Narrow Victory for Law Enforcement and Commonsense in Kansas v. Glover


By: Peter Dooley

The scope of reasonable judgments that police officers can make during traffic-stops under the Fourth Amendment was recently widened, at least narrowly, by the U.S. Supreme Court on April 6th in their 8-1 decision in Kansas v. Glover.  The stop in question involved a deputy with the Douglas County Kansas Sheriff’s Office observing an individual operating a 1995 Chevy pick-up.  Upon running the license plate information, the deputy discovered that the registered owner of that truck had a revoked license and that the model of the truck listed on the registration was the exact model he observed. 

While the stop was conducted and the deputy’s suspicion was confirmed afterwards, it also unearthed serious concerns related to Fourth Amendment searches and seizures and the required reasonable and articulable suspicion that the person stopped has, is, or is about to commit a crime.  These concerns led the Kansas Supreme Court to publish an Opinion deciding that the stop was “only a hunch” and lacked the “factual basis” required for reasonable suspicion under the Fourth Amendment.  Justice Thomas summarizes the Court’s response and reasoning for reversing the decision best when he states that the deputy’s search was valid because, from the facts at hand, “Deputy Mehrer drew the commonsense inference that Glover was likely the driver of the vehicle, which provided more than reasonable suspicion to initiate the stop.” 

The majority were not persuaded by Sotomayor’s dissenting opinion that the inference was unreasonable as it was not grounded in “law enforcement training and experience.”  The majority explained that case precedent clearly states that police officers may use similar commonsense inferences and judgments in reasonable suspicion determinations; these decisions need not require specialized training or experience as justification but, instead, can be “a reasonable inference made by ordinary people on a daily basis.”  The argument that this destroys the requirement for specific and articulable facts failed similarly as the Opinion explains that it was not merely a hunch or probability determination here, but that the stop was actually made in reliance upon the facts regarding the license plate database information and officer observations.  Justice Thomas writes, “combining database information and commonsense judgments in this context is fully consonant with this Court’s Fourth Amendment precedents.”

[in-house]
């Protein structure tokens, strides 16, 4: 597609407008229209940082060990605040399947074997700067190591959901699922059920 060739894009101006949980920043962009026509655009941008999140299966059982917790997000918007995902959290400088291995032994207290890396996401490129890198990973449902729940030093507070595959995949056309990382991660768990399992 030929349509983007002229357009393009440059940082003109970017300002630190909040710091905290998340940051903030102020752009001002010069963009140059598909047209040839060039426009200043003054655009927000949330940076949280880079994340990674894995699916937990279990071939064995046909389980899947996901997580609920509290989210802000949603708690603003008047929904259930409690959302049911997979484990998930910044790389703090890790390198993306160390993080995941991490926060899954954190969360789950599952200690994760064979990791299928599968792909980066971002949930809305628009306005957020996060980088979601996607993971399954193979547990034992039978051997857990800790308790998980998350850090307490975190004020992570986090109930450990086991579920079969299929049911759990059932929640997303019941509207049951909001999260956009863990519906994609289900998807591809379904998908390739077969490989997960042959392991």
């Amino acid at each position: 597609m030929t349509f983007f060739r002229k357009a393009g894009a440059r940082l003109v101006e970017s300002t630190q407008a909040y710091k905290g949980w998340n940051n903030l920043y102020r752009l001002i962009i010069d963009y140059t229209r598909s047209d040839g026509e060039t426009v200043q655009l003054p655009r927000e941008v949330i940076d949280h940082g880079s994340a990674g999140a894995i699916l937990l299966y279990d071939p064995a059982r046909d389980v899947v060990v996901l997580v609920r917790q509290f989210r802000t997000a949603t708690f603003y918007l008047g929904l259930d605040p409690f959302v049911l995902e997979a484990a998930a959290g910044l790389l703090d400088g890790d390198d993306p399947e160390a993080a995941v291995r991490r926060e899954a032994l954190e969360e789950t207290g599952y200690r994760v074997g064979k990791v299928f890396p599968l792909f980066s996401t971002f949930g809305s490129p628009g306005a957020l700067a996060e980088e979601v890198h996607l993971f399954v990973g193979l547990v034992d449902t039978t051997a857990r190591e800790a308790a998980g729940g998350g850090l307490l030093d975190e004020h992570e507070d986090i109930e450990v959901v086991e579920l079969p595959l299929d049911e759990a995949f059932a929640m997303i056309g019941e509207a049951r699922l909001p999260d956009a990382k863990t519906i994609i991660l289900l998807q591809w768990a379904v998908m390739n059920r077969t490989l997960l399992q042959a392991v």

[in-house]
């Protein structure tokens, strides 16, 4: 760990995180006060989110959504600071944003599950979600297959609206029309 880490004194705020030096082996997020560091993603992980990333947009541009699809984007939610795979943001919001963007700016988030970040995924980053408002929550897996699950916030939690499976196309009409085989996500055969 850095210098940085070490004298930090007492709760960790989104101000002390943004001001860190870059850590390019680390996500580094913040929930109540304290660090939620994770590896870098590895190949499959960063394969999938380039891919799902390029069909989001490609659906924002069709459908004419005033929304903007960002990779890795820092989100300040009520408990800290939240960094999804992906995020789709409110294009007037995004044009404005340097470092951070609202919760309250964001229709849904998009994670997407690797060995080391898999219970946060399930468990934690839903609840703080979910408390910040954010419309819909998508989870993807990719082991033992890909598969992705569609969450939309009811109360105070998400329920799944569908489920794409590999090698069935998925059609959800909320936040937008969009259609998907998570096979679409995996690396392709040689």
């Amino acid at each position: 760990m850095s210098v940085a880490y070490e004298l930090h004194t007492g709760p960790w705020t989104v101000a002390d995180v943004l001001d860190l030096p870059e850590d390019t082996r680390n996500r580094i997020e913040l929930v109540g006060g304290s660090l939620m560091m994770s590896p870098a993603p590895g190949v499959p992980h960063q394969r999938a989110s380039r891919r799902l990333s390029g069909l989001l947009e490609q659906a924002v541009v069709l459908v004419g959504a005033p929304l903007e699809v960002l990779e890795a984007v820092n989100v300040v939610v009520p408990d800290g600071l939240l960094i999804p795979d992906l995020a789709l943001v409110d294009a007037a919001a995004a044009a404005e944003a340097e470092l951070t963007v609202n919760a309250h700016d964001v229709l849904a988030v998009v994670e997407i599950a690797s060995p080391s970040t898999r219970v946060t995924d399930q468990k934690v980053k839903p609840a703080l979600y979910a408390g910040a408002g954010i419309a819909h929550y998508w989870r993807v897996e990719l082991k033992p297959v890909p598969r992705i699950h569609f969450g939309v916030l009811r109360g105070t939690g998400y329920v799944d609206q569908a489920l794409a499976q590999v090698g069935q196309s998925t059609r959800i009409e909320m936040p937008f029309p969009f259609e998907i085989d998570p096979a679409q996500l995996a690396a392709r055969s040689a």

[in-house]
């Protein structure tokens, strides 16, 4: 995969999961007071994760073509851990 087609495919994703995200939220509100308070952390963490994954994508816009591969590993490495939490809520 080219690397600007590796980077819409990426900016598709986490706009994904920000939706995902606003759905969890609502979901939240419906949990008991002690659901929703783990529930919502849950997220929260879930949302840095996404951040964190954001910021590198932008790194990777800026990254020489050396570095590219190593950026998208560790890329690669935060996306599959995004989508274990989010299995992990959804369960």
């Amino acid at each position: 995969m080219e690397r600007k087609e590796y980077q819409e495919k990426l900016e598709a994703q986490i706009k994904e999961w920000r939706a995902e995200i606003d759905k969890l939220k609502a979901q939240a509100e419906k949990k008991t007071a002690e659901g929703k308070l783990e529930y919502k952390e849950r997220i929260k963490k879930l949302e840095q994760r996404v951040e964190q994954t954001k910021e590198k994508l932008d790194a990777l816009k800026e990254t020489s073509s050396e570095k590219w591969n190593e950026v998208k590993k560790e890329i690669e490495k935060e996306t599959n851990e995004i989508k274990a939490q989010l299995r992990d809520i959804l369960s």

Potentially due to concerns in the Kagan Concurrence, the narrowness of the holding is highlighted throughout, and the Court explains how the presence of additional facts can easily dispel reasonable suspicion.  Commonsense inferences made before a stop must be based on database information that provides a logical and strong inference of lawlessness.  Additionally, officers cannot ignore the fact that the driver they observe does not match the age, gender, or other known descriptions of the individual or vehicle.  However, as no such information existed prior to the stop in Glover and the database information was sufficiently conclusive, the officer’s inference was reasonable, and his actions were justified. 

When looking to the real-world application of this decision, one takeaway is the Court’s continued preference for reliance on judicial sense and commonsense determinations as opposed to those requiring statistics or training as justification.  More specifically law enforcement officers may now use commonsense inferences in Fourth Amendment traffic-stops such as determining that the owner is likely the person seen driving the car and similar determinations with the assistance of databases.  This decision is not groundbreaking but is an important victory on the side of general likelihoods and commonsense reasonable suspicion determinations in the constant tug-of-war between effective law enforcement practices and Fourth Amendment protections. 

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